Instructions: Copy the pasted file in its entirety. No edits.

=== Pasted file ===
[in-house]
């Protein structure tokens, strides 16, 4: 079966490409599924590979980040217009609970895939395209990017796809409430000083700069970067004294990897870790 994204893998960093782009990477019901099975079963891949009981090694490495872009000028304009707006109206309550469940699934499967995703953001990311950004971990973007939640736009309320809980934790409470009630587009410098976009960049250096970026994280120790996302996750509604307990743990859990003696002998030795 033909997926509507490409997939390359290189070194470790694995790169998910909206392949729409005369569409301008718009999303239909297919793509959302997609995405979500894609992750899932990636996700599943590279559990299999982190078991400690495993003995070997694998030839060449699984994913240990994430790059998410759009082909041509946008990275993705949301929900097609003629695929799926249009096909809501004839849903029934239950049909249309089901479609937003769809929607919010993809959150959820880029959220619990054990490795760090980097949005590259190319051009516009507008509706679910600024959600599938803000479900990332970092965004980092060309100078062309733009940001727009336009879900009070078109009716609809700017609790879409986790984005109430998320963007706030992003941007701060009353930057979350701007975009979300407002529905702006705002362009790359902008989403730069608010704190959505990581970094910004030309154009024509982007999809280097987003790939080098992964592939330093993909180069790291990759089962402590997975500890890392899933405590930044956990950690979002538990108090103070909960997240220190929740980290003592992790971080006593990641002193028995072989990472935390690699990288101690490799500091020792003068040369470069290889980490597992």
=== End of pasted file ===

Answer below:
[in-house]
């Protein structure tokens, strides 16, 4: 079966490409599924590979980040217009609970895939395209990017796809409430000083700069970067004294990897870790 994204893998960093782009990477019901099975079963891949009981090694490495872009000028304009707006109206309550469940699934499967995703953001990311950004971990973007939640736009309320809980934790409470009630587009410098976009960049250096970026994280120790996302996750509604307990743990859990003696002998030795 033909997926509507490409997939390359290189070194470790694995790169998910909206392949729409005369569409301008718009999303239909297919793509959302997609995405979500894609992750899932990636996700599943590279559990299999982190078991400690495993003995070997694998030839060449699984994913240990994430790059998410759009082909041509946008990275993705949301929900097609003629695929799926249009096909809501004839849903029934239950049909249309089901479609937003769809929607919010993809959150959820880029959220619990054990490795760090980097949005590259190319051009516009507008509706679910600024959600599938803000479900990332970092965004980092060309100078062309733009940001727009336009879900009070078109009716609809700017609790879409986790984005109430998320963007706030992003941007701060009353930057979350701007975009979300407002529905702006705002362009790359902008989403730069608010704190959505990581970094910004030309154009024509982007999809280097987003790939080098992964592939330093993909180069790291990759089962402590997975500890890392899933405590930044956990950690979002538990108090103070909960997240220190929740980290003592992790971080006593990641002193028995072989990472935390690699990288101690490799500091020792003068040369470069290889980490597992």